The processing of powders along vacuum conveyors can bring up a number of important issues and it’s essential to deal with these effectively. One of the most important factors is to be aware of the harm to health is any of the powders were to leak out of your system. You may want to utilise a Dust Monitor from places such as mattsmonitors.co.uk/construction-dust-monitors.html to monitor the levels of dust and other airborne particles in your surrounding atmosphere.
The bulk density
You need to know the specifics of the powder, especially the bulk density. This is a crucial element for calculating what size of vacuum receiver you’ll need as well as that of the conveying line, which has an effect on the conveying velocity and vacuum producer.
The conveying distance
There are both vertical and horizontal factors in determining the conveying distance and you need to understand that the flow of powders is different to that of liquids. Therefore, it’s essential to limit the amount of back to back elbows in the system and vertical conveying runs shouldn’t be more than 12–15ft.
The conveying rate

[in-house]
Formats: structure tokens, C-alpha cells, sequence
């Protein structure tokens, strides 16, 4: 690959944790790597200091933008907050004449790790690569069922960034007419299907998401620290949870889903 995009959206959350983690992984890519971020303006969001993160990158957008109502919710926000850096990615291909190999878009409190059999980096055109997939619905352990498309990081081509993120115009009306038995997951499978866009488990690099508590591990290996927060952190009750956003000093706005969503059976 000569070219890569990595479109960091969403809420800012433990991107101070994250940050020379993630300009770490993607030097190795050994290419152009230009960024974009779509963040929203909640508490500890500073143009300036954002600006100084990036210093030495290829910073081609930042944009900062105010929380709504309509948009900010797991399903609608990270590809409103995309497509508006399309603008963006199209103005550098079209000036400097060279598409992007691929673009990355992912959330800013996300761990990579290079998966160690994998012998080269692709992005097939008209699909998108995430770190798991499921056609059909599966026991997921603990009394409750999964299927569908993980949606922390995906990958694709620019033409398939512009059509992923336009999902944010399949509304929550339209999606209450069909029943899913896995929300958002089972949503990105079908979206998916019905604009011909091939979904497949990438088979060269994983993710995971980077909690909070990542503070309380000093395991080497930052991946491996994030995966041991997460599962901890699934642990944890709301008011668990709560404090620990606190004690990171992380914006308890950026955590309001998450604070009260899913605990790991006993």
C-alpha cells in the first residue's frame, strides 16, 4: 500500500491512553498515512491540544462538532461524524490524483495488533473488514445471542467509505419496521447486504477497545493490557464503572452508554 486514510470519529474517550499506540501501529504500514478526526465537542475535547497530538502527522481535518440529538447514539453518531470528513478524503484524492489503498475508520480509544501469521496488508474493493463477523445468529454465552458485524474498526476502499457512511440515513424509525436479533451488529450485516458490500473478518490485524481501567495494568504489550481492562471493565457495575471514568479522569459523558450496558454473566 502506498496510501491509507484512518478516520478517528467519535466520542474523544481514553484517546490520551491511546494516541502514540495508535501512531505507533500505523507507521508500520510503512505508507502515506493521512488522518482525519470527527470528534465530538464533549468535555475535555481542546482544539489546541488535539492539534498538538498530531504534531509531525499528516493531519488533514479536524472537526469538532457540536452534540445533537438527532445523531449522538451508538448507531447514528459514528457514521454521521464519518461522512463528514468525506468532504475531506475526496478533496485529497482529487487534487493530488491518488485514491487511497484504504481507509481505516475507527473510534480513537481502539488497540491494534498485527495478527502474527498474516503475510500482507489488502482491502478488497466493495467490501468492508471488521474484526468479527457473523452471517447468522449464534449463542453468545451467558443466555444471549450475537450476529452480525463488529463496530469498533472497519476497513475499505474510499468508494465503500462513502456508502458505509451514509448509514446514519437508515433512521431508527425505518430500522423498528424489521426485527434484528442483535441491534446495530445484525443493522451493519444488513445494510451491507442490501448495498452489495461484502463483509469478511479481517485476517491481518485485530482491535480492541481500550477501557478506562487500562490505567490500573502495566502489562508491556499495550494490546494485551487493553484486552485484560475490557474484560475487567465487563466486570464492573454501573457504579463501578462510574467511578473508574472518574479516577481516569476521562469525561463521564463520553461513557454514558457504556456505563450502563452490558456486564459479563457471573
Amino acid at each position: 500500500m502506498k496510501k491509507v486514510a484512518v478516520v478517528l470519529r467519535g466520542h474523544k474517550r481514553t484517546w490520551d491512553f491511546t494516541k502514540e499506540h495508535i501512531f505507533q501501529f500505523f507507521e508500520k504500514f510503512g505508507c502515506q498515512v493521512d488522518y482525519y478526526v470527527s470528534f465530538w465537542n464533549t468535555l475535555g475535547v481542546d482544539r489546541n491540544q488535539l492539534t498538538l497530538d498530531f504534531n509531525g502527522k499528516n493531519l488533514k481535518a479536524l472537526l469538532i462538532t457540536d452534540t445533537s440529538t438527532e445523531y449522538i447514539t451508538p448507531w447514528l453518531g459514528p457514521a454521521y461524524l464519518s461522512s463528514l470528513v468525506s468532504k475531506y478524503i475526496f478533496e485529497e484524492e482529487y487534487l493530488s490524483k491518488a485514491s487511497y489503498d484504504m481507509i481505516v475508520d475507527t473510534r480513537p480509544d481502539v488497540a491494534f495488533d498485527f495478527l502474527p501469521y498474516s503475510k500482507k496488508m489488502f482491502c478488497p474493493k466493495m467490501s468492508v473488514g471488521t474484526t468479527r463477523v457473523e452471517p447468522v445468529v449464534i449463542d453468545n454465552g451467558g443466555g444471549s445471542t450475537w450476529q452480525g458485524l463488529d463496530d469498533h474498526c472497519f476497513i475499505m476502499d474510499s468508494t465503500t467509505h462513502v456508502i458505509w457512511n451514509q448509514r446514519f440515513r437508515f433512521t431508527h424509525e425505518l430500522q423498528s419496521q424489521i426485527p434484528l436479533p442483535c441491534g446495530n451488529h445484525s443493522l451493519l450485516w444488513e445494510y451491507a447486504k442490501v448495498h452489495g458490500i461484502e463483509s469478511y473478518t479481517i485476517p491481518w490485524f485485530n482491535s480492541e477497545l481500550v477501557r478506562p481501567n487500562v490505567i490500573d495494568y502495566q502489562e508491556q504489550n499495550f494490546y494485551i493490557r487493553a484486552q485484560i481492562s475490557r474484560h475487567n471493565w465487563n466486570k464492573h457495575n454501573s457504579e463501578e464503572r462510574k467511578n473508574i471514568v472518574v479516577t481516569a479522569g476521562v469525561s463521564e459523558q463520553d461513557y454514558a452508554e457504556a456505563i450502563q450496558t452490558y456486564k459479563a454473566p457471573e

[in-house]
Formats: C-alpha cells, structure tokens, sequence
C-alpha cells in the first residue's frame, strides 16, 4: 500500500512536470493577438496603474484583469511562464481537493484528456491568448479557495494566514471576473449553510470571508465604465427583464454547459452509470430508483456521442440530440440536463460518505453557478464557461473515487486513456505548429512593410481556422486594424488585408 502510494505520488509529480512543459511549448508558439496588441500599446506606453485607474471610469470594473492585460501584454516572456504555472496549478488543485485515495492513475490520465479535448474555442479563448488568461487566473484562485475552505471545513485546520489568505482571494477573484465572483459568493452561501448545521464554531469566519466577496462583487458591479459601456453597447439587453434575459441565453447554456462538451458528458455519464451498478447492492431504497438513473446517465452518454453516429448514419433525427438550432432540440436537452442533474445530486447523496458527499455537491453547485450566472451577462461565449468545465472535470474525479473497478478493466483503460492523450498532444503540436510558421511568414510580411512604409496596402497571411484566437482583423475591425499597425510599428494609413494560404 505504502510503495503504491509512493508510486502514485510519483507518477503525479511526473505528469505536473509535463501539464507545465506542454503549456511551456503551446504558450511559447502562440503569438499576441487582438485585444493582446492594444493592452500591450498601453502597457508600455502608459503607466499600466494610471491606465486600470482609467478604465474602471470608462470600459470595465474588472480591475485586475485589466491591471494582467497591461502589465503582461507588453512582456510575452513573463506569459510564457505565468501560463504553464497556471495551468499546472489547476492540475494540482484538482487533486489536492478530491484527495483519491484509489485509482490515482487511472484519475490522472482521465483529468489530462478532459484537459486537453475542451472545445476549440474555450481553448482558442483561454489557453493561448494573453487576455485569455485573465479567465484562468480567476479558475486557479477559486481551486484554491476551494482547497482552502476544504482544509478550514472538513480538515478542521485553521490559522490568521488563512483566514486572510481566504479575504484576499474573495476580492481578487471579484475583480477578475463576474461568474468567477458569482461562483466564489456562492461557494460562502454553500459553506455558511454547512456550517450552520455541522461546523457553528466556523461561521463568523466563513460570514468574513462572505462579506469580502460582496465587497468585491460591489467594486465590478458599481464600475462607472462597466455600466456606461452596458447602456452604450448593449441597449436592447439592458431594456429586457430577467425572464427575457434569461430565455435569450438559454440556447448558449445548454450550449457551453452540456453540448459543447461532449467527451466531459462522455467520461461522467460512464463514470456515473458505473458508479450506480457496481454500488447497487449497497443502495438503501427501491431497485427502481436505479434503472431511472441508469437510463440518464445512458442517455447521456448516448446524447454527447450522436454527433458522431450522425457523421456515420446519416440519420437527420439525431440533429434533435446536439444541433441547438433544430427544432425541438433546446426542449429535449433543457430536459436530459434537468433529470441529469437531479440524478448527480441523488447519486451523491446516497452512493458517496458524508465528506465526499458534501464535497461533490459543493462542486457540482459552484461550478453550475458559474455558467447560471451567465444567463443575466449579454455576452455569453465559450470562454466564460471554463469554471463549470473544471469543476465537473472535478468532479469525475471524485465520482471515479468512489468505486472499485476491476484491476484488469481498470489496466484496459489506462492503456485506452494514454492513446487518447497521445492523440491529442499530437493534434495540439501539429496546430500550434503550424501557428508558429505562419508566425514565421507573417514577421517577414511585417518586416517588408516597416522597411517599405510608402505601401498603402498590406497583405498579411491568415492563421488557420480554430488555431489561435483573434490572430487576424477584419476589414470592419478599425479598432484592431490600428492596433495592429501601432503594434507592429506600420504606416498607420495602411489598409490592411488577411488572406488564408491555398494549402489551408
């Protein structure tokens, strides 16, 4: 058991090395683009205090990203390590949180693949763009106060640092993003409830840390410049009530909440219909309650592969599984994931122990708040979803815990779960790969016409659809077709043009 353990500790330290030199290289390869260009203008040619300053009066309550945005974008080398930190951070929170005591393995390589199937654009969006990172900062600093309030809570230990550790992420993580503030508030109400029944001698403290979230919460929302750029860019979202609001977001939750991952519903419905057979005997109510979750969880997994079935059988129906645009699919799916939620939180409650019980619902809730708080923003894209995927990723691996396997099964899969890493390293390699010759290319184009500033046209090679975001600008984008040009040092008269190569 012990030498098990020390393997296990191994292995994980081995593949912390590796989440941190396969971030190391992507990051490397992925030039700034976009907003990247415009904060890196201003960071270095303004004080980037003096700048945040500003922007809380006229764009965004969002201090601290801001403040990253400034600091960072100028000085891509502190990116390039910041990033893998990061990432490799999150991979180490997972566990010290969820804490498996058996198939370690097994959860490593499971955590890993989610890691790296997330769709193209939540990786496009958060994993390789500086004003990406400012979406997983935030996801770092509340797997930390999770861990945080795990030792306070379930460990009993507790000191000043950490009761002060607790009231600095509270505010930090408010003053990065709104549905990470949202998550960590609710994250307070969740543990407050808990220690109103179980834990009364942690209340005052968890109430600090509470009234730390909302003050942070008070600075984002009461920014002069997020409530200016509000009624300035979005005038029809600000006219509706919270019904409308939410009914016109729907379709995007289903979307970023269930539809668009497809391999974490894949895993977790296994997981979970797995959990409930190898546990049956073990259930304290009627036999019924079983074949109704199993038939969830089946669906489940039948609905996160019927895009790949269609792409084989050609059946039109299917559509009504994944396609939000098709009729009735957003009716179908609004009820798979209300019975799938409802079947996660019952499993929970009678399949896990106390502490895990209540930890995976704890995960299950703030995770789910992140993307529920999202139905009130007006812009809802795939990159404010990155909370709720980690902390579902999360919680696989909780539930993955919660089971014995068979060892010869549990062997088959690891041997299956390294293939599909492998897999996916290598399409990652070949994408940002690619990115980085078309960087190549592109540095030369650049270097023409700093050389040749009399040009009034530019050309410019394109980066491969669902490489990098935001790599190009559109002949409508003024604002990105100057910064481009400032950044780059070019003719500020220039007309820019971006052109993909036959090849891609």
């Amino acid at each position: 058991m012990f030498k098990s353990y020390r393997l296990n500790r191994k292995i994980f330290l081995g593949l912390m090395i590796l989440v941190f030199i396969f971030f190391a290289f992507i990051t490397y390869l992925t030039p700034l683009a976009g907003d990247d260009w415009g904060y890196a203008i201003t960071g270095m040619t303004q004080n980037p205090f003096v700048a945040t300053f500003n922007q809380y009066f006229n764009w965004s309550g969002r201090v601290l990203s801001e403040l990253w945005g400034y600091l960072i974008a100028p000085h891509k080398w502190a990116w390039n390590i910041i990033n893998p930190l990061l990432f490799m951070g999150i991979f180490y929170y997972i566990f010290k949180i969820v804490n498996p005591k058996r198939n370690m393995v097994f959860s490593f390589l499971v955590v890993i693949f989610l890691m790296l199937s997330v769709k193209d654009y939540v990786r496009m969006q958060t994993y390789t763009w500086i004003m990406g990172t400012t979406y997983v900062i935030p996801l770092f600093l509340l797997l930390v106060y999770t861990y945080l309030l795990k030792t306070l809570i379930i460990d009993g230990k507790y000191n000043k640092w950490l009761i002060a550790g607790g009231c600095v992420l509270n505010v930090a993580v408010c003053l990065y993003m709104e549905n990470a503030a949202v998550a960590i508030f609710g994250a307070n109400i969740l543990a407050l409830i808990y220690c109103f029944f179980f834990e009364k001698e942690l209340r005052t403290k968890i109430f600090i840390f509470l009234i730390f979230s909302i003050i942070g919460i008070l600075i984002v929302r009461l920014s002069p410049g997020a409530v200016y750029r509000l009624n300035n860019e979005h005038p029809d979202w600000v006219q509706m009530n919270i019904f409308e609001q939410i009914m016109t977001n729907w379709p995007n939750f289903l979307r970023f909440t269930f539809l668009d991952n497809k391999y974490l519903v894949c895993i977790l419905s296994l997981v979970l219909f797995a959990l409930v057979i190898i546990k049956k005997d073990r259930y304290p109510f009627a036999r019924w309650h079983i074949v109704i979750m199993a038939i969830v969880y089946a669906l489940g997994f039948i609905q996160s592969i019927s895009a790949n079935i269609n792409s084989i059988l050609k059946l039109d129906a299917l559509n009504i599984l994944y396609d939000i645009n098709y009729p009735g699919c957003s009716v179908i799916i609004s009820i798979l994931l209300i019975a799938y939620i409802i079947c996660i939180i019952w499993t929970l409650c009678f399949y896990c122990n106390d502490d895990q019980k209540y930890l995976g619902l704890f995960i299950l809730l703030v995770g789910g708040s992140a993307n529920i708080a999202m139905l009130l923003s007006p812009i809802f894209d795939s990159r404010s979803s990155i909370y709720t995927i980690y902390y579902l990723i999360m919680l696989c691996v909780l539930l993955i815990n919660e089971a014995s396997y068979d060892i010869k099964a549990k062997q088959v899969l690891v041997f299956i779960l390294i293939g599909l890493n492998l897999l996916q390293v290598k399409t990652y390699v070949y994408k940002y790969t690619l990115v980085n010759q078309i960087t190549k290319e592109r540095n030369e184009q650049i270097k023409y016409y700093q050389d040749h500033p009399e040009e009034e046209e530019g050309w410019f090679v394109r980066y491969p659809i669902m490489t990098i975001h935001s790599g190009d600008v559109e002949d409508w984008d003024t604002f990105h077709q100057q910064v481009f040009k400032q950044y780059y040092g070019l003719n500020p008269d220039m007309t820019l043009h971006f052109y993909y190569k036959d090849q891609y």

The weight of the powder that is being conveyed each hour is required to calculate the conveying rate, along with whether it will be a continuous or batch process. Batch systems work differently and have an impact on the overall size.
Bulk material characteristics
The characteristics of powders can vary considerably – some are fine, flakes, cohesive, pastilles, granules or pellets, and the sizes and distribution relate to the filter assembly and receiver size.
How raw materials are received
Materials can be introduced to a vacuum conveyor system in a variety of ways, and it’s important to understand how they are introduced in order to minimise dust production.
The upstream process
The upstream process that introduces the materials has an effect on the design of a vacuum conveyor. The frequency (continuous or batch) will also impact on the conveying process and the behaviour of the material.
When retrofitting equipment, headroom height is a crucial factor as the factory may not have been designed with an automated system in mind.
Batch or continuous process
You need to clarify whether you are working with a batch or continuous process and how this is conveyed and discharged.
There are certain atmospheric conditions that can impact on the conveying process, such as a high altitude, humidity or temperature.
The materials used in the construction of the system can cause functionality problems – for instance, plastics can result in contamination or static, whereas stainless steel minimises contamination and is low maintenance.